Wednesday, September 30, 2009



We always hear about doomed criminals running away from the police. Chases always make the news. They seem to happen in California more than anywhere else. But no matter where they happen, the key element remains the same: Some desperate person tries frantically to delay the moment at which he will be physically restrained. He wants to be free. He wants control over his own body. So he thrashes with incredible energy to maintain that control. He even puts himself and others in mortal danger for a few more free moments. Even the most insignificant infractions put people to desperate flight. They even cause fatal car crashes while trying to escape from a traffic stop. In other words, men love freedom; and they cling to it no matter the cost or the danger.

Freedom has many meanings. It is a common word. George W. Bush used it ad nauseam as shorthand for a complex, biased political value system that had nothing to do with "a lack of restraint on physical movement." But today I want to examine the word's base, bodily meaning, not its metaphorical or rhetorical overlays. "Freedom" is an old English noun that stems from the adjective "free," which in turn relates to the German "frei." In essence, it implies a "lack of physical restraint on bodily movement." At base, it is corporal. It suggests an ability to move the body without being held back. It also suggests an ability to "go where one pleases" without facing opposing physical forces. In this sense, a "lack of physical restraint" intertwines with mental tranquility. People like to go where they want. No one likes to know he could be physically stopped from going somewhere. Physical "freedom," then, closely relates to mental "freedom," and even happiness: You can't be happy if someone prevents you from using your body as you please. Emotional satisfaction flows from physical freedom.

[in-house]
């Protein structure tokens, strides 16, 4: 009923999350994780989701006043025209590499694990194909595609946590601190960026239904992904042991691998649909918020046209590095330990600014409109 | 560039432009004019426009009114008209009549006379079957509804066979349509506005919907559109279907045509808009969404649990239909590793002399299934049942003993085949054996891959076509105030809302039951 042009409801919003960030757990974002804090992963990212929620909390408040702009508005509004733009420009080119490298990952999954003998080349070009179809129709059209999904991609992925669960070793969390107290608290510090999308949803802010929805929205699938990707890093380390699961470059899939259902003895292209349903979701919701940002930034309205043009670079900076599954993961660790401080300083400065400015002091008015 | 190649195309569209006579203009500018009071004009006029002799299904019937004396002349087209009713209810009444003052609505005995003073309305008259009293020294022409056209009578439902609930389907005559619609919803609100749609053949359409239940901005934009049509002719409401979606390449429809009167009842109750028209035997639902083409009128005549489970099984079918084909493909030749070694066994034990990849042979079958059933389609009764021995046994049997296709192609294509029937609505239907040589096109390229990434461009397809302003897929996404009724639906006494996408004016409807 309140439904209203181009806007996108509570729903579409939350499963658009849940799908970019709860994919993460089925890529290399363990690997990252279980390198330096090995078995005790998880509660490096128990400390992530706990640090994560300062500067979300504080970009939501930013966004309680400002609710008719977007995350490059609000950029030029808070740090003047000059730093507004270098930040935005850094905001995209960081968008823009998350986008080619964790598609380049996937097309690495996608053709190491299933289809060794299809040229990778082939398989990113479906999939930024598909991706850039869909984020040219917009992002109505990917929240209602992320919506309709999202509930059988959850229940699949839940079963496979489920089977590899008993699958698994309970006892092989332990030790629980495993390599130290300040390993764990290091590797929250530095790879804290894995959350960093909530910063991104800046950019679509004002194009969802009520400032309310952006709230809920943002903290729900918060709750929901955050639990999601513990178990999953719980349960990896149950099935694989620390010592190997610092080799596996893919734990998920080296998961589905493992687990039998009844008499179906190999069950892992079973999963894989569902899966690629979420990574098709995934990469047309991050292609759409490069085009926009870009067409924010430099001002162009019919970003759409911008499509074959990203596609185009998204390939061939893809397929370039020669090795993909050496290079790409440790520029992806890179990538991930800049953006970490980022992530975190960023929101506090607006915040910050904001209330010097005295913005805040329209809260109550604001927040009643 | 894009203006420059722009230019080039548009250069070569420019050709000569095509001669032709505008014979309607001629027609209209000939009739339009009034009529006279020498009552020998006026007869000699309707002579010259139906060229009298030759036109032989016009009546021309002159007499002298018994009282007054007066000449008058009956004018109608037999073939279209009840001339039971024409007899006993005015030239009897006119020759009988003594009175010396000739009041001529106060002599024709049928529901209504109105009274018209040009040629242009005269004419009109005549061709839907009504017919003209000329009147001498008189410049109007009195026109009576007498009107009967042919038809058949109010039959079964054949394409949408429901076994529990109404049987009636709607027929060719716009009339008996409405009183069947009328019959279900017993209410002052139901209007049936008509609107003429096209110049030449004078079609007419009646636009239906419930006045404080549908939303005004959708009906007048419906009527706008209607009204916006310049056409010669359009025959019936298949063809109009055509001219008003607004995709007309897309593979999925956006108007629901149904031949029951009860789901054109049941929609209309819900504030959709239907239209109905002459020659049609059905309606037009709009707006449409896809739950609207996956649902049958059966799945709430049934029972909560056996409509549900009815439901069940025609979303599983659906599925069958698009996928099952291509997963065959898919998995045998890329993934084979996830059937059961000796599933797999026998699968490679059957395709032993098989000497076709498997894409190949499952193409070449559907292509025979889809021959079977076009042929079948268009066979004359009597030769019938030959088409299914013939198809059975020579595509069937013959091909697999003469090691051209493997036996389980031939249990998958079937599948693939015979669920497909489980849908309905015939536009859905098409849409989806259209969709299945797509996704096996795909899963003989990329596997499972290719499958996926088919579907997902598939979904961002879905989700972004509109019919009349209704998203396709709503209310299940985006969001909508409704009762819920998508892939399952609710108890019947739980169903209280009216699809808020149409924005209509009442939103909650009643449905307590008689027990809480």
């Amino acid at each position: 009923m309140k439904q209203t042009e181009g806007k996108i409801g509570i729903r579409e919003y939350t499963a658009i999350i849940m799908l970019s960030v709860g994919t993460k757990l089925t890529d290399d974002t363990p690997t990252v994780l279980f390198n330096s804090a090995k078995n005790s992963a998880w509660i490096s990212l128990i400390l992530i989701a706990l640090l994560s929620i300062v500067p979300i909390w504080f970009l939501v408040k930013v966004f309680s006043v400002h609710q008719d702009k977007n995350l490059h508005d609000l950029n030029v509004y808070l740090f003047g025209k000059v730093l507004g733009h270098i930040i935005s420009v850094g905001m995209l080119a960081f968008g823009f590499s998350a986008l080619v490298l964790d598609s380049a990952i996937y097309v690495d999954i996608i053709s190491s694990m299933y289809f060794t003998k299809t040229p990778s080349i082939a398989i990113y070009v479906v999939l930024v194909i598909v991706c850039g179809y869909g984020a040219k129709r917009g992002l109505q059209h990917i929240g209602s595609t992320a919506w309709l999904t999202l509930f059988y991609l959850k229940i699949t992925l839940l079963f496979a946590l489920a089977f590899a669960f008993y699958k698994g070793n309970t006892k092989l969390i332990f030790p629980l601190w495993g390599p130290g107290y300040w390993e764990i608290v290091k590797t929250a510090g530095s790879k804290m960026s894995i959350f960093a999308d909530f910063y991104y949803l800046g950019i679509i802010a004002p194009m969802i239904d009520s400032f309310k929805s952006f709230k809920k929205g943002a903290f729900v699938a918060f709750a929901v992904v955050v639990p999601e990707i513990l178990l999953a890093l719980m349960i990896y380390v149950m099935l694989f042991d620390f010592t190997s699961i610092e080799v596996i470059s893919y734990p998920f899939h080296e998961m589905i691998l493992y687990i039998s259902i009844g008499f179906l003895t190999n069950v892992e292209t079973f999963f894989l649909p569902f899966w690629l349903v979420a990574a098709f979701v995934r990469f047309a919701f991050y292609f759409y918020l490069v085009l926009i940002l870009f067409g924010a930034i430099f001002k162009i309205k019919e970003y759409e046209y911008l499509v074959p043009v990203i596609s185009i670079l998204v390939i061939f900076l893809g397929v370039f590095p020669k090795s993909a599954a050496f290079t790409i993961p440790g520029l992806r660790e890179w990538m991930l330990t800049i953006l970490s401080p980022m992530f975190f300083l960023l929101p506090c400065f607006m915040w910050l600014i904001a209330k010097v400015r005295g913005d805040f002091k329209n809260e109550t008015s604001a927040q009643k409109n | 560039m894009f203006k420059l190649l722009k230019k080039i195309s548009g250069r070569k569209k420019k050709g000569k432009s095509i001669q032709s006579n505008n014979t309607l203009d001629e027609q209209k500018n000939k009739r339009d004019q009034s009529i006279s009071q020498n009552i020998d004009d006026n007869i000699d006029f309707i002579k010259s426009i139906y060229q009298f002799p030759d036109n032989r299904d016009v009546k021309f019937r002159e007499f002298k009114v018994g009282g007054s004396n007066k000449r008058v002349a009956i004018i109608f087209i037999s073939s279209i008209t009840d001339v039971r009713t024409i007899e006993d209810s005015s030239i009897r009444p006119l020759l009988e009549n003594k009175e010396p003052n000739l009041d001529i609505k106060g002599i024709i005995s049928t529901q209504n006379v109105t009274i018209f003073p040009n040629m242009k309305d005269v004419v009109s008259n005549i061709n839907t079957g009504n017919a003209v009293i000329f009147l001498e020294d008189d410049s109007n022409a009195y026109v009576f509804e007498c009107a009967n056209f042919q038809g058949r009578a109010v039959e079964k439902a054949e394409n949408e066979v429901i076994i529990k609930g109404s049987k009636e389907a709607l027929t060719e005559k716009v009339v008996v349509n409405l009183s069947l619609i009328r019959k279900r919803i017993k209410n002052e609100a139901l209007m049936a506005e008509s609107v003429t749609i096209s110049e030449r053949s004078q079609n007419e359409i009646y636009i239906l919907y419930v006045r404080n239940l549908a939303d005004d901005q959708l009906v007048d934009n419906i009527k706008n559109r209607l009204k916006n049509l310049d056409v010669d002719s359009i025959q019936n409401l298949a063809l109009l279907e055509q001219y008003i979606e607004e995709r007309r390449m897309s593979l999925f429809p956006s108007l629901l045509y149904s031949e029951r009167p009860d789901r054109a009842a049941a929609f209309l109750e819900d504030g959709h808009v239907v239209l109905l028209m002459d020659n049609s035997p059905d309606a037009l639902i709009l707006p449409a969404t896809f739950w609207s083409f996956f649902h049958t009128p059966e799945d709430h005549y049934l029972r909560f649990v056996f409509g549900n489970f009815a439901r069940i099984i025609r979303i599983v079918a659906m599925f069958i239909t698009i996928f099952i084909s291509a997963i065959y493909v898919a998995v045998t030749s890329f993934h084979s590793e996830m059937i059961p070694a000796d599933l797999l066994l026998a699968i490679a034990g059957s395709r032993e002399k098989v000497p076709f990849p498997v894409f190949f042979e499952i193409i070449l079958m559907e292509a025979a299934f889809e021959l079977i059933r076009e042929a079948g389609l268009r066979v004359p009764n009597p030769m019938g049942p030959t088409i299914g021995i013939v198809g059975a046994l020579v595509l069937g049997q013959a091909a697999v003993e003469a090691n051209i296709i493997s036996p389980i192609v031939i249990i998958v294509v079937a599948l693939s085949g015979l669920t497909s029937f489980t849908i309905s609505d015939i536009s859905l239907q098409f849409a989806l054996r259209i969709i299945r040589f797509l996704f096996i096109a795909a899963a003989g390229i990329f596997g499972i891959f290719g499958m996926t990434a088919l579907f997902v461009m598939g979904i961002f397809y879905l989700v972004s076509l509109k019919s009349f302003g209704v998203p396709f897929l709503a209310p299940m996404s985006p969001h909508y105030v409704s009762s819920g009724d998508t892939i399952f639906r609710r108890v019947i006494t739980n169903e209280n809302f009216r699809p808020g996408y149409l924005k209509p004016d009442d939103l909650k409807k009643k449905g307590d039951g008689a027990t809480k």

I like the words "free" and "freedom" more than "liberty." I am partial to hard-hitting, German-based words over obscure, imported Latin ones. "Liberty" is a Latin refinement on "freedom." At times, "freedom" and "liberty" mean the same thing. Yet "liberty" sounds somehow more grandiose than mere "freedom." During the Enlightenment, philosophers opted for majestic "liberty" over plebeian "freedom" when discussing man's "natural rights." In the process, they transformed "liberty" into a technical term. "Liberty" was no longer a simple synonym for "freedom." No, "liberty" carried its own theoretical weight. It became shorthand for an entire economic and social value system premised upon "individual choice, conscience and enterprise." John Stuart Mill named his famous ode to free market economic choice "On Liberty," while Adam Smith based The Wealth of Nations on the fundamental assumption that man must enjoy "economic liberty." In the Declaration of Independence, Thomas Jefferson famously asserted that man's "inalienable rights" included life, liberty and the pursuit of happiness." In all these examples, "liberty" took on a meaning far beyond "lack of restraint on bodily movement." It was something more than just "going where you want when you want." It was something freighted with metaphysical assumptions.